Parksville and Qualicum Beach provide letters of support for Arrowsmith Search and Rescue

ASAR asks for increase in funding, one-time capital grant and for RDN to buy out current facility

The proposed running track upgrade at Ballenas Secondary is now on course. (PQB News file photo)
RDN: Parksville track upgrade project gains some traction

Staff recommends board approve $204,000 funding

The total earnings of Town of Qualicum Beach council and mayor amounted to $186,649 in 2020, including expenses. (Town of Qualicum Beach photo)
Nine Qualicum Beach town employees earned more than $100K in 2020

Mayor and council received earnings totalling $186,649

(PQB News file photo)
Fireworks report highlights enforcement challenges for Regional District of Nanaimo

Director: ‘I just think it’s wasting everybody’s time’

Canadian Prime Minister Justin Trudeau participates in a plenary session at the G7 Summit in Carbis Bay, England on Friday June 11, 2021. THE CANADIAN PRESS/Adrian Wyld
Canada donating 13M surplus COVID-19 vaccine doses to poor countries

Trudeau says the government will pay for 87 million shots to be distributed to poor countries

Cruise ship passengers arrive at Juneau, Alaska in 2018. Cruise lines have begun booking passengers for trips from Seattle to Alaska as early as this July, bypassing B.C. ports that are not allowed to have visitors until March 2022 under a Canadian COVID-19 restrictions. (Michael Penn/Juneau Empire)
B.C. doesn’t depend on U.S. law to attract cruise ships, Horgan says

Provinces to get update next week on Canada’s border closure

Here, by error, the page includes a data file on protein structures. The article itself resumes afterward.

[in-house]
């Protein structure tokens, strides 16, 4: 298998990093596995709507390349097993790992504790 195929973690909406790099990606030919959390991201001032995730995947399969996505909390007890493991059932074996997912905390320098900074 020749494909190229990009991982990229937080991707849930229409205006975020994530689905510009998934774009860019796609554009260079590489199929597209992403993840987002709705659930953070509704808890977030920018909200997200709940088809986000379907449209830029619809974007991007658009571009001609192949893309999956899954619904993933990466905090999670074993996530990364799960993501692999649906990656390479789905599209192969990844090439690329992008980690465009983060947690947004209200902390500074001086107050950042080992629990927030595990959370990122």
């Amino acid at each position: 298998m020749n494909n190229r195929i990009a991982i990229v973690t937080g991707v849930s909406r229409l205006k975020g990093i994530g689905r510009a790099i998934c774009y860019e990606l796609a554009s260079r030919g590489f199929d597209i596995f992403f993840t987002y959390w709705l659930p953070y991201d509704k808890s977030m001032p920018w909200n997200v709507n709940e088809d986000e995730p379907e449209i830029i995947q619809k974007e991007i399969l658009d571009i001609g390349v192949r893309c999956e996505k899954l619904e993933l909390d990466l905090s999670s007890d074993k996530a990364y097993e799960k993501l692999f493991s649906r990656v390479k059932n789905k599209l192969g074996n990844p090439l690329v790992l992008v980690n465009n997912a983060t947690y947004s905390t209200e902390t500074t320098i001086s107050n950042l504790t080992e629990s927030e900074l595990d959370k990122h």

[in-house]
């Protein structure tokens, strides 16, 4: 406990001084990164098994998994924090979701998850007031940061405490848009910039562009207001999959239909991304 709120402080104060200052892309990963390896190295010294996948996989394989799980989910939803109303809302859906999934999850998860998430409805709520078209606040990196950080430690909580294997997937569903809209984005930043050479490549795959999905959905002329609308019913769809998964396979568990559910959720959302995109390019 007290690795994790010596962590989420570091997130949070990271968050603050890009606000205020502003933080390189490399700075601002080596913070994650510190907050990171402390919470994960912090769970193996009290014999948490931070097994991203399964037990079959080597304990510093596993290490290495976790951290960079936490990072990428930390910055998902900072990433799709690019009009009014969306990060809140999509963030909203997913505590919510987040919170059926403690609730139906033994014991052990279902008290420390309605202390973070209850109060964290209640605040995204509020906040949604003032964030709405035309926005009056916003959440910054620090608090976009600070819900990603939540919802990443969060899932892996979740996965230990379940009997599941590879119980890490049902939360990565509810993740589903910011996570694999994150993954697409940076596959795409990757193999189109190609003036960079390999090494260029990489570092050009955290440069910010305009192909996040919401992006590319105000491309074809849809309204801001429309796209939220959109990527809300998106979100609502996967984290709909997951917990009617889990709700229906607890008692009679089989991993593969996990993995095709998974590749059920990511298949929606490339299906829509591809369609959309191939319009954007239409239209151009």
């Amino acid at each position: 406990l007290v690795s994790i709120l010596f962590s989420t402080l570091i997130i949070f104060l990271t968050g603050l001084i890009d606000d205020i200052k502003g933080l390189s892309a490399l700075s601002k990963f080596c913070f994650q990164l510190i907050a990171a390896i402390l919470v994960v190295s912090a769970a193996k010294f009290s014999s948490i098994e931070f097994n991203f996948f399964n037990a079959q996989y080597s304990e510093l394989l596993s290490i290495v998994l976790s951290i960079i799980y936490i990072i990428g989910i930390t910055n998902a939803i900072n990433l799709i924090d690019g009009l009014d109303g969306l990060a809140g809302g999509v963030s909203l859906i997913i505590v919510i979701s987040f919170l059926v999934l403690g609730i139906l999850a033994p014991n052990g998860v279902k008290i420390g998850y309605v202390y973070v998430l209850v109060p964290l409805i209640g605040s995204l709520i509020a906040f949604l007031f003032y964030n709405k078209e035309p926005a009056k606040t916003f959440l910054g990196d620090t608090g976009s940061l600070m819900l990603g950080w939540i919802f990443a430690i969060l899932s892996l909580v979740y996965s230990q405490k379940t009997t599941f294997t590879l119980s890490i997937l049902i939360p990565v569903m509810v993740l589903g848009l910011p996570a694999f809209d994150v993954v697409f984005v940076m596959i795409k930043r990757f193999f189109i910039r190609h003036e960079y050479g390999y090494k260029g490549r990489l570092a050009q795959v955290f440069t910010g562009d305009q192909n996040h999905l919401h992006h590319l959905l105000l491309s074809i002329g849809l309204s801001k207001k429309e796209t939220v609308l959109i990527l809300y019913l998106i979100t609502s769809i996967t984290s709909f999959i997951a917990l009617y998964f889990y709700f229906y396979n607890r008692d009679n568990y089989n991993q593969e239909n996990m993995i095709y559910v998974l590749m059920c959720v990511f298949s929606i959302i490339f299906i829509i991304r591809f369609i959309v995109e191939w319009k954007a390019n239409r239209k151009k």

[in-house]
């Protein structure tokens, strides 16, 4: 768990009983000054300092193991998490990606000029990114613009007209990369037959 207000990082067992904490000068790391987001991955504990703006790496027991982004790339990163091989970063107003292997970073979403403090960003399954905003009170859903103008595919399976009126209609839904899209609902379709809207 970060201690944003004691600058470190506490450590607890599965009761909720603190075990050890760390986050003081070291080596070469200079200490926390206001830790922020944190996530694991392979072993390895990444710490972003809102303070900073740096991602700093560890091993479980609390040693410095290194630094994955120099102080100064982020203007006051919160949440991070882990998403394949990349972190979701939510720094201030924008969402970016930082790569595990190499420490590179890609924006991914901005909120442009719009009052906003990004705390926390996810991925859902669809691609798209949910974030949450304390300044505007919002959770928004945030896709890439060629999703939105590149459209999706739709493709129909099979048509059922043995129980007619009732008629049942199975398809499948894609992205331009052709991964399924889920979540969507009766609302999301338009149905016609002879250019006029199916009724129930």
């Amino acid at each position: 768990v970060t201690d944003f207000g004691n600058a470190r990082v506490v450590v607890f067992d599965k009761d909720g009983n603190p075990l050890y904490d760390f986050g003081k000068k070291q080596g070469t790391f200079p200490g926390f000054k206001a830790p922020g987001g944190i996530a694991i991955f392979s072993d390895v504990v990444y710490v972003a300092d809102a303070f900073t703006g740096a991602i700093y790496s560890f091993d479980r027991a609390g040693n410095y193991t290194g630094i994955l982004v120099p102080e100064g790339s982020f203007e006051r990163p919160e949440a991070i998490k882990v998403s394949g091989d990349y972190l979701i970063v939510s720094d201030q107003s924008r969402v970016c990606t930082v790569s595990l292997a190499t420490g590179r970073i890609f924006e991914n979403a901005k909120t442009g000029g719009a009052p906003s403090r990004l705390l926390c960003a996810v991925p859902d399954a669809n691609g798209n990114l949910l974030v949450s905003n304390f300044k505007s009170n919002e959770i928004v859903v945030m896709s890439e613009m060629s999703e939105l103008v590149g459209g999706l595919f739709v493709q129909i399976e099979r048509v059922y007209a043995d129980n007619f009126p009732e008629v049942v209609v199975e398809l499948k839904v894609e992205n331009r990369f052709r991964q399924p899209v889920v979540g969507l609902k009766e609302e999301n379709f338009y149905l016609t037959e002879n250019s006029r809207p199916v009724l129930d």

This undated photo provided by Girl Scouts of New Mexico Trails shows a scout donating cookies to firefighters in Rio Rancho, New Mexico, as part of the Hometown Heroes program. As the coronavirus pandemic wore into the spring selling season, many Girl Scout troops nixed their traditional cookie booths for safety reasons. That resulted in millions of boxes of unsold cookies. (Girl Scouts of New Mexico Trails via AP)
Thinner Mints: Girl Scouts have millions of unsold cookies

Since majority of cookies are sold in-person, pandemic made the shortfall expected

In this artist’s sketch, Nathaniel Veltman makes a video court appearance in London, Ont., on June 10, 2021 as Justice of the Peace Robert Seneshen (top left) and lawyer Alayna Jay look on. THE CANADIAN PRESS/Alexandra Newbould
Terror charges laid against London attack suspect

Crown says Nathaniel Veltman’s four counts of first-degree murder constitute an act of terrorism

Premier John Horgan speaks as provincial health officer Dr. Bonnie Henry, right, and health minister Adrian Dix look on during a press conference to update on the province's fall pandemic preparedness plan during a press conference from the press theatre at Legislature in Victoria, Wednesday, Sept. 9, 2020. THE CANADIAN PRESS/Chad Hipolito
B.C. officials to provide details on Step 2 of COVID reopening plan Monday

Step 2 could allow for larger gatherings and a resumption of recreational travel

Indigenous Services Minister Marc Miller is seen during a news conference, Wednesday May 19, 2021 in Ottawa. THE CANADIAN PRESS/Adrian Wyld
Indigenous child-welfare battle heads to court despite calls for Ottawa to drop cases

Feds are poised to argue against two Canadian Human Rights Tribunal rulings

The Great Ogopogo Bathtub Race has been held in Summerland as a fundraising event. Do you know which Canadian city introduced this sport? (Black Press file photo)
QUIZ: A summer’s day at the water

How much do you know about boats, lakes and water?

Two-year-old Ivy McLeod laughs while playing with Lucky the puppy outside their Chilliwack home on Thursday, June 10, 2021. (Jenna Hauck/ Chilliwack Progress)
VIDEO: B.C. family finds ‘perfect’ puppy with limb difference for 2-year-old Ivy

Ivy has special bond with Lucky the puppy who was also born with limb difference

Most Read